After we’d done some practice sheets (the kids wrote out the Shakespeare quotations they’d memorized), each of us penned a weathergram — a poem of only about ten words written on a strip of paper from a grocery bag and hung outdoors to weather — and found a home for it on Reed’s grounds. There was lunch and a merry game of Capture the Flag, girls against boys. I only played defense because, although I am old and out of shape in comparison to your average healthy ten-year-old, I have much longer legs. But I made those boys think twice about an assault on our pile of cones. It was bliss.

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Even better was the chance afterward to peek into the Special Collections library, a treasure trove of ancient books — Ptolemy, Pliny, antiphonaries, bestiaries, Isaac Newton — and beautiful art books of more recent vintage. The children had to hold the elevator for the adults who couldn’t tear themselves away at the end.

I returned to my usual job, which currently consists of wresting an algebra book out of InDesign —a program I am totally unqualified to use — and wished I could be spending this much time hand-lettering the darn thing or setting it in metal type. It feels ironic that, at a school so heartily devoted to making things by hand, I’ve got the job of translating it all for the outside world via computer. (Nobody senses this irony better than my husband, who knows just how limited my competence with computers actually is.)

I find myself longing for Ada to be a few years older so that she and I can make things together. I don’t want to rush these sweet baby days of wonder and discovery, but I picture setting up a scriptorium in the living room bay and the two of us crafting hand-lettered books. Right now my future calligrapher is screaming about the indignity of nap time and gnashing her stuffed otter with her gums in frustration, so we have a little way to go. I’d better go read her a book. One step at a time.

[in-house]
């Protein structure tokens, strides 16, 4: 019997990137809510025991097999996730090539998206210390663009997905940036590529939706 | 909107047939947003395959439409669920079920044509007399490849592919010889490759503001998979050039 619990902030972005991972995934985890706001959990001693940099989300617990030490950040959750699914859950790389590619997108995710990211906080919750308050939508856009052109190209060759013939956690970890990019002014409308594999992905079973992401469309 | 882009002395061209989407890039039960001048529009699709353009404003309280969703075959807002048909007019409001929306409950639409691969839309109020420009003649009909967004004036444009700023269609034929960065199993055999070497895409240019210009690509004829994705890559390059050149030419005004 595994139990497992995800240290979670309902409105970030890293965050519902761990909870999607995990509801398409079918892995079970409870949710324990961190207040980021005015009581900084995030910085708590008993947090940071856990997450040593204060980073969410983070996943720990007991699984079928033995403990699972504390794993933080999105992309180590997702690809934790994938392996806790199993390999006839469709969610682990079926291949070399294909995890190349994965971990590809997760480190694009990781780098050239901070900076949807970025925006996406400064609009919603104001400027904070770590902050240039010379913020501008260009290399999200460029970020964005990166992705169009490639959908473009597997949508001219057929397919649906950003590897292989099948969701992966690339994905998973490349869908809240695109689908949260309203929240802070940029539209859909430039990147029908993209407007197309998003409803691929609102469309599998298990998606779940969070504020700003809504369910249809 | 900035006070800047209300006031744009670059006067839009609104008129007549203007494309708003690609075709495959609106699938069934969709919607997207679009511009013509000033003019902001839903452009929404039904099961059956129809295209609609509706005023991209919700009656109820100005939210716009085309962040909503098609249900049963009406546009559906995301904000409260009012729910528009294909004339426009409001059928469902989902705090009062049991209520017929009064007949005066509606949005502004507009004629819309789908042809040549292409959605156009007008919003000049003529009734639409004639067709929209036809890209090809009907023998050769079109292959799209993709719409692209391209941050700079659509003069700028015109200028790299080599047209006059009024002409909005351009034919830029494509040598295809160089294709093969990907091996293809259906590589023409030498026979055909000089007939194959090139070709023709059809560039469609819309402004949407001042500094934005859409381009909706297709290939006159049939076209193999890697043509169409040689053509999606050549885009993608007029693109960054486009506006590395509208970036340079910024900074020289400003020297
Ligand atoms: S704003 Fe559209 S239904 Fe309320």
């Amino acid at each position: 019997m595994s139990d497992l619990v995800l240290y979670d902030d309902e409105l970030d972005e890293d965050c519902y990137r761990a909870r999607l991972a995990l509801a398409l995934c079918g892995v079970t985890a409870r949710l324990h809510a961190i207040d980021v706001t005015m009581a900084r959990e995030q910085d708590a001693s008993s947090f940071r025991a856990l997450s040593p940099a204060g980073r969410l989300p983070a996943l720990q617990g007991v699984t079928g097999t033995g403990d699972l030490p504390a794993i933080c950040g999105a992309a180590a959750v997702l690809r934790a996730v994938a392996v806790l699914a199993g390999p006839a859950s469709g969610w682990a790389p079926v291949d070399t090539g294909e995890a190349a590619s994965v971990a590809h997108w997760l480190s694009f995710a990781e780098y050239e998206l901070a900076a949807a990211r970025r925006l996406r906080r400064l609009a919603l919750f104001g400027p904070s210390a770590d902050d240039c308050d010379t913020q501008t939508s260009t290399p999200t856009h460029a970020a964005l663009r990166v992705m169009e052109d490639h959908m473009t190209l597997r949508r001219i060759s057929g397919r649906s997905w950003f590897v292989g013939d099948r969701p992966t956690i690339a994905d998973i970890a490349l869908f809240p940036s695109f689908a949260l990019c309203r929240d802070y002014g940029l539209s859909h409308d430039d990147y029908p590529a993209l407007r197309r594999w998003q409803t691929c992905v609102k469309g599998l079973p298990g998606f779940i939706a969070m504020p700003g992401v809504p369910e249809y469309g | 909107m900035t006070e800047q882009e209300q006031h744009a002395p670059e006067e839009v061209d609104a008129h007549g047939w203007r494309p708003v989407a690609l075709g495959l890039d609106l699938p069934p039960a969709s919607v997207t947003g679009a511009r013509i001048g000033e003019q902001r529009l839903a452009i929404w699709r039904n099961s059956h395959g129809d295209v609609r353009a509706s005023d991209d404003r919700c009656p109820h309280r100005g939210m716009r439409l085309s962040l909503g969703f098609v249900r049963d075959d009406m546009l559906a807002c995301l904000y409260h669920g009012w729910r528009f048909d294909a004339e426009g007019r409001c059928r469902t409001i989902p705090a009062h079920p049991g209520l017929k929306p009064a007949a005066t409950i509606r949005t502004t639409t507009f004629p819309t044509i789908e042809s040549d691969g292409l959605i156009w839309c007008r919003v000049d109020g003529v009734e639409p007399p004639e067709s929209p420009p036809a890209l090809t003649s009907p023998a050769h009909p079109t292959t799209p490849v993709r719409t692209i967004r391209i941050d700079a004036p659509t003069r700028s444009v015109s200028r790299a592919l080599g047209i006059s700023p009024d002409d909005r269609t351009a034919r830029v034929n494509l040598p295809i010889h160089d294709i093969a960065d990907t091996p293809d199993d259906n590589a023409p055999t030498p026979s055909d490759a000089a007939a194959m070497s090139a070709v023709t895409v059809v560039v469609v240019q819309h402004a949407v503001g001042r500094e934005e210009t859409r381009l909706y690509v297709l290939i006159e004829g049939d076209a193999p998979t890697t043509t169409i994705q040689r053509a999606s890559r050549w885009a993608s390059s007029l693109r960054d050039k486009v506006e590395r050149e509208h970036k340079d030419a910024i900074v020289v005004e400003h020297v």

Oh, and my favorite thing from the Reynolds exhibit, a tiny woodblock print only an inch and a half wide:

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5 Comments to “Dual beauty”

  1. Seanna Lea Comment Says:

    Your museum trip is such a lovely way to spend the day…

    Also, is that Tuesday up with Ada? I love that book so much!

  2. Maureen Comment Says:

    That little boat was my favorite too. M.

  3. Elisabeth Comment Says:

    What a beautiful post this is! Your love of books and beautiful writing (the actual words and how they look) is oozing throughout this little piece. I am a music teacher and am constantly looking for books of great variety to bring to my students. Thanks for this inspiration!

  4. Debby Comment Says:

    I so enjoyed this post! I took calligraphy classes in school for a while, but haven’t really practiced it since then. I’ve seen some basic books in craft stores, along with the ink pens, and perhaps some day when life calms down, I can try it again. It is such a beautiful art, and I learned so much from your description of your trip.

  5. lizzie Comment Says:

    She is SO adorable – that cute hair and those chubby cheeks. You cant teach her to knit in a few years – I learned when I was four. Check out the Learning Tower – pricey but I wish I had had one when my kids were little.